There is no one-size-fits-all solution for the design of crimpers and sealing jaws on horizontal flow wrappers and vertical baggers; they should be specified according to the packaging film, products, and conditions of your packaging operation.
This post, the last in our four-part series, reviews design options for crimpers and jaws. The optimal combination of serration patterns, materials, and special features can dramatically improve seal quality and productivity when sealing across extra film layers at the end seal.
Transitions on the end seal between varying thicknesses of film created by the fin seal, lap seal, gussets, and wrinkles make it more difficult to maintain the operating window necessary for quality seals:
Too little pressure leaves gaps, or leakers, at these transition zones.
Excess pressure can easily crush or split the end seal.
Overheating distorts the seal and can cause poor hot tack, where the film springs back open at transition zones or “moons,” before the seal can set.
The end results can be packages that fail to protect the product or have little appeal to consumers, as well as lost production time spent attempting to meet package quality standards.
When end seal issues such as leakers or splitting occur, an important initial step is to determine where, and how often, the trouble shows up. For problems that occur inconsistently—perhaps leakers on every other package, or splits only on the top or trailing end seals of the package—you need to determine if the bad seals show up randomly or according to a pattern. Do the problems occur on every package? On both ends of the package?
Start out by collecting a series of packages produced by the machine during production conditions. Number the packages sequentially and mark the machine flow direction. If you are working on a horizontal wrapper with multiple crimpers, label each pair (ex: A, B) and mark each seal according to the set of crimpers it came from. Now you can trace the problem seals back to the place they occur.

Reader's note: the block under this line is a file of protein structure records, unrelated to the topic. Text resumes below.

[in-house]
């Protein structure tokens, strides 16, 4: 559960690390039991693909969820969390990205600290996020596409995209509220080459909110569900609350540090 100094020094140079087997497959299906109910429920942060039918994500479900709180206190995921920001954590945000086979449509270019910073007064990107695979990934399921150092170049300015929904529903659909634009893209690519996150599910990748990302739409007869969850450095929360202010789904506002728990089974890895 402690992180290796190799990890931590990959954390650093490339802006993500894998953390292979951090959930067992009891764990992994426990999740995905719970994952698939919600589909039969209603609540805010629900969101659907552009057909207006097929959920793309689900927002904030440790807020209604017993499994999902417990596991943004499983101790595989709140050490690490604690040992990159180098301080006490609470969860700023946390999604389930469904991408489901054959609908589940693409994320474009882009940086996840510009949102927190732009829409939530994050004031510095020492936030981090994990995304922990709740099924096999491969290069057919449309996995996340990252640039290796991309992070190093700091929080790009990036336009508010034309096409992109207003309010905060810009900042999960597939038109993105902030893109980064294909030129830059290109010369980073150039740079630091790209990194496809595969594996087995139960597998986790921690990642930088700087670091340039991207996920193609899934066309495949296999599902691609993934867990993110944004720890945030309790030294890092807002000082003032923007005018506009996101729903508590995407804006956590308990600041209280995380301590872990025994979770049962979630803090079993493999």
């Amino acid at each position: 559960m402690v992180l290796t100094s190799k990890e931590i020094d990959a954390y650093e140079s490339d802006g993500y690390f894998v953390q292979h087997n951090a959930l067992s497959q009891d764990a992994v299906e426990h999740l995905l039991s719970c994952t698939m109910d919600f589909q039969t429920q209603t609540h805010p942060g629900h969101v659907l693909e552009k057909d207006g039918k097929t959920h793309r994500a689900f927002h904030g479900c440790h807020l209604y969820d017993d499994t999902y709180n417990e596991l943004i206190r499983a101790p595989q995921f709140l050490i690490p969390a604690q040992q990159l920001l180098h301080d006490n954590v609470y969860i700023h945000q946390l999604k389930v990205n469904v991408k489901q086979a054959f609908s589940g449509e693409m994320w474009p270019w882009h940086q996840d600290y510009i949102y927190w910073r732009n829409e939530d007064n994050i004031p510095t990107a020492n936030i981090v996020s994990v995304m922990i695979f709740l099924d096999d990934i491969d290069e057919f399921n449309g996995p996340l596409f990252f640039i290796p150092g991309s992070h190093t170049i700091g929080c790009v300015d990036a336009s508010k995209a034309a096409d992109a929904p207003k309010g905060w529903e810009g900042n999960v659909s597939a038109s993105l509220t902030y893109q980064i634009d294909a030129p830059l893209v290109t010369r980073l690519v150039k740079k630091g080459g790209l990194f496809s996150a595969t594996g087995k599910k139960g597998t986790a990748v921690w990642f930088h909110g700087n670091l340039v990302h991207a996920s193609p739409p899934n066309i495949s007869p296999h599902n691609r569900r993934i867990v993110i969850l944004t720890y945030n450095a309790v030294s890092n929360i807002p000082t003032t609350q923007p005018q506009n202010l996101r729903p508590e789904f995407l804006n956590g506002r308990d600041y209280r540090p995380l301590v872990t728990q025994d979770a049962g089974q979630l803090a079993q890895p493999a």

Following is a list of procedures that will help you troubleshoot intermittent seal problems. You can find additional details by clicking on the links or images in each section: Read more
For heat seal applications, each packaging film structure has a Seal Initiation Temperature (SIT), at which the sealant layer is heated enough to flow into and seal off gaps in the end seal and provide a minimally acceptable seal, and a Maximum Temperature, beyond which the film distorts, fractures, or has inadequate hot tack (seal strength and integrity while the seal is still warm). The temperature range between the minimum and maximum is the film’s Operating Window.
For a number of reasons, regulating heat is not as straightforward as simply adjusting the temperature setting within the operating window for the film you are running.
♦ The sealing face of crimpers and sealing jaws is often hotter in the middle than at the ends, where heat dissipates more quickly. These inconsistencies are readily apparent in the thermal profile shown below: